“Oh shit!” The fifty-something sheriff exclaimed when he saw us. He quickly scrambled down the uneven ridge. “What the hell happened here?”
“I don’t know exactly, other than this is Caveman and that is Michelle,” I gestured toward the very confused looking blonde slumped on the ground. “And that’s the bike they came off.”
I pointed to the smoldering motorcycle a few yards away.
Sheriff Buckman already had his mobile radio in his hand. “Delores, where the hell is that damned EMT?”
The radio fizzed. “They’re two minutes away, chief,” replied a crackly female voice.
“Well, get on the line to them, will you? Tell them to make it one minute!”
Sheriff Buckman knelt next to me. “Anything I can do?” he asked, and then as if a light bulb went off in his head, he recognized me. “Wait a minute … Indy? Indigo Parrish?”
I gave him a close-lipped smile.
“Jesus Christ! What’s it been…? Seven? Eight years?”
He looked stunned. “Well, I’ll be goddamned.”
The voice behind us startled me.
“When you two are quite finished with your fucking reunion…”
We both looked around, and there was Michelle pointing her goddamn gun again.
Sheriff Buckman leapt to his knees with one arm out to calm her down. “Now hold on there, Missy…”
“Don’t worry about her, Sheriff. She’s just concerned about her boyfriend.” Turning to look at Michelle, I said reassuringly, “He’s going to be okay, sweetheart. The best thing you can do for him now is to put that gun away.”
Her wide eyes bounced between Sheriff B and me, and it was like some fucked-up standoff. Thankfully, the sound of approaching sirens and the screeching of the tires on gravel gave us all a sense of relief. Michelle dropped the gun to her side and Sheriff B went to her, putting his arm around her as he disarmed her.
Within minutes, two EMTs had Caveman strapped to a gurney, and with the Sheriff’s help we got the six-foot-something biker up the embankment and loaded into the ambulance.
“Nice work,” said a very hot looking EMT called Rory.
“Thanks,” I replied.
“Would you mind accompanying us to the hospital?” He looked apologetic. “Paperwork. Plus, if he starts crashing again I have a feeling you’ll come in handy.”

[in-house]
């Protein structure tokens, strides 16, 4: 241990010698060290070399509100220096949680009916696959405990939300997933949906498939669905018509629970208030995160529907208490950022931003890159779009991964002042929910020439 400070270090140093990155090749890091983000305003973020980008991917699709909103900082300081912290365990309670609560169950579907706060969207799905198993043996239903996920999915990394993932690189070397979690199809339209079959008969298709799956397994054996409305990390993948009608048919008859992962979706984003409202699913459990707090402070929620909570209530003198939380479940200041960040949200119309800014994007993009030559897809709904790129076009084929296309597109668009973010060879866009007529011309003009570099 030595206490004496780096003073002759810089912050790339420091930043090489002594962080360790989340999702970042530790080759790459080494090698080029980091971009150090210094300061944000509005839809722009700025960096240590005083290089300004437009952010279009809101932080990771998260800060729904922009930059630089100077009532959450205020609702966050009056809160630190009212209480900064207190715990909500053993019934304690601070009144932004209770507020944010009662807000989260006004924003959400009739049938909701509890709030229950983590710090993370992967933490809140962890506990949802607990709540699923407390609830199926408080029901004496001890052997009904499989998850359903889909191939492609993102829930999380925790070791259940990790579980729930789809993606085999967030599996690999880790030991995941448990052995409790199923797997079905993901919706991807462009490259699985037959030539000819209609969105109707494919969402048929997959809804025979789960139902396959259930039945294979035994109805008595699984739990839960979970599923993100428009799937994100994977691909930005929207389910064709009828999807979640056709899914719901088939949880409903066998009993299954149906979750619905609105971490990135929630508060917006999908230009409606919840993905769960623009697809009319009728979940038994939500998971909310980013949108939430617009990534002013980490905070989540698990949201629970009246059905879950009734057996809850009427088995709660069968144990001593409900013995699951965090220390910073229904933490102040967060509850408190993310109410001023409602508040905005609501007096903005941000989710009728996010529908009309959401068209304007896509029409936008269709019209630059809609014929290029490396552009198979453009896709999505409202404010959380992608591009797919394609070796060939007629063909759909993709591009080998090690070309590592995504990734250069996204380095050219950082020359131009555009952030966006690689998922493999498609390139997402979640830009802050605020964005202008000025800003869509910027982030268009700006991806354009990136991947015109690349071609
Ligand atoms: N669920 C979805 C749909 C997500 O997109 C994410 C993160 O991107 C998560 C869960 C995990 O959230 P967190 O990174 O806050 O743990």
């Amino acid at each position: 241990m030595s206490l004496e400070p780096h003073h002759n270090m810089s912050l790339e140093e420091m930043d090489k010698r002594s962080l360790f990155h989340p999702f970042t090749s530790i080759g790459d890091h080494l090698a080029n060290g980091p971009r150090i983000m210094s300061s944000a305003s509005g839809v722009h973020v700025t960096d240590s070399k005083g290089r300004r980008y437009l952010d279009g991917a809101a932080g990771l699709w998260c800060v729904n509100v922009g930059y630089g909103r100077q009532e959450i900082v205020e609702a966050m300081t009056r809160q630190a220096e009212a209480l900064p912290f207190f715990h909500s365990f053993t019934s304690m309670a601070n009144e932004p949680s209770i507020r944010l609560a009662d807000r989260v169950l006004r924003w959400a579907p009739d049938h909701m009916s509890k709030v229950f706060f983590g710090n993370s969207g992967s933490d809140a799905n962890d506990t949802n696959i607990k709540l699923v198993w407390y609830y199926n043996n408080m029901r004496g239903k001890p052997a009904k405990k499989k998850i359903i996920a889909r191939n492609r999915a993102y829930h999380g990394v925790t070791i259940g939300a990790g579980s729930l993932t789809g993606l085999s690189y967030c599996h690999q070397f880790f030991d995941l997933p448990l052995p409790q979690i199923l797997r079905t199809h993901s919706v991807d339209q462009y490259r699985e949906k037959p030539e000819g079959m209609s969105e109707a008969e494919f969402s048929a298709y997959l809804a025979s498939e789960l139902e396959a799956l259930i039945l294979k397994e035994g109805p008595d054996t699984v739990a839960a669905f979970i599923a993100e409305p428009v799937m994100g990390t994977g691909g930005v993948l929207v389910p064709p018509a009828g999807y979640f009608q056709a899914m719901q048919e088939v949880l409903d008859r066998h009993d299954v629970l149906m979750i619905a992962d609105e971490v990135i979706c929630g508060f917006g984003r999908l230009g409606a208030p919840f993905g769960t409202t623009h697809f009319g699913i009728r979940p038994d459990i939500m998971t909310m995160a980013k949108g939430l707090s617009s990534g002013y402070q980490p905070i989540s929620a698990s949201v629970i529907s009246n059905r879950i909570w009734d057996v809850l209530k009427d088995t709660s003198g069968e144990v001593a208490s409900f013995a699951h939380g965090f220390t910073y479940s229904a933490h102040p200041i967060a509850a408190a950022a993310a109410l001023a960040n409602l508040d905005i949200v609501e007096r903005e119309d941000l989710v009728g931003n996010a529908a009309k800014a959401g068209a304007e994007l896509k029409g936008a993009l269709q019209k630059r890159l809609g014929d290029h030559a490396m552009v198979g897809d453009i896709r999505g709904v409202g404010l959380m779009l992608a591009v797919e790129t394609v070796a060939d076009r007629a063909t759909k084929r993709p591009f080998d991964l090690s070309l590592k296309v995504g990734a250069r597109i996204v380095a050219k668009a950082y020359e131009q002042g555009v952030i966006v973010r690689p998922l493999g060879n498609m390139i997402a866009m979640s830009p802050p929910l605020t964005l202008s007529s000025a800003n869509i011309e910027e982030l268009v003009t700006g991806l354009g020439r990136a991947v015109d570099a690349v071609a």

I looked at Sheriff B and he nodded. “You go. I will arrange for someone to drop your car to your mom’s.” He gave me a questioning look. “You were going to your mom’s, weren’t you?”
“Yeah, thanks, Sheriff.” I gestured to Michelle. “What about her? You know… about the whole pulling a gun on us thing?”
He gave me a blank look. “What gun?”
Sheriff Buckman had been a strong ally of the Kings of Mayhem for as long as I could remember. He wasn’t a pushover but he was known to turn a blind eye to a lot of things. It was no secret he wasn’t a big fan of paperwork.
I nodded. “I guess I’ll see you at the funeral.”
He gave me a casual, two-finger salute and walked over to his squad car to call a tow-truck while I climbed into the back of the ambulance. Five minutes later, I watched the town of Destiny come into view as we rode toward the hospital.
I was back in town.
I heard her as soon as I entered the building.
“It’s a classic, sonny boy, and you don’t fuck with the classics. Do you hear me? Or has that combover blocked your ears?”
I couldn’t help but grin. The voice belonged to Sybil Calley, my formidable, charismatic grandmother. Seventy-something-years old, she was a force to be reckoned with and very rarely backed down in an argument. Any poor soul who took her on was in for a fierce fight, and by the sounds of it, Tito was about to feel the full force of hurricane Sybil.
“It’s blasphemy! That’s what it is. Blasphemy! Why, I bet Deborah Kerr is rolling in her grave, God rest her beautiful soul. How dare you stain such a beautiful story with your weirdness, you rude little boy!”
As I rounded the corner, Sybil and Tito came into view. Tito was standing with his back to the wall with his arms in the air, while my formidable grandmother yelled at him. He looked terrified.
“Grandma Calley,” I interrupted, trying to contain my grin. Seeing me walk in, Tito looked relieved and relaxed his arms.
Sybil wasted no time in getting straight to the point. She held up a DVD so I could see the cover. “Did you know about this?”
I took it from her and couldn’t help but grin at the cover. Pure spank bank bullshit that sells. But definitely not what you wanted your grandmother looking at in front of you.
“How on Earth did you even know about it?” I asked.
“I might be edging close to buying the farm, Cade, but I’m not quite dead yet. You know I like to keep my finger on the pulse. It’s Tuesday, and I know you drop into this pit of despair on Tuesdays, so I came down to speak with you.” She gave Tito a withering look. “Ran into this little twerp and found this . . .”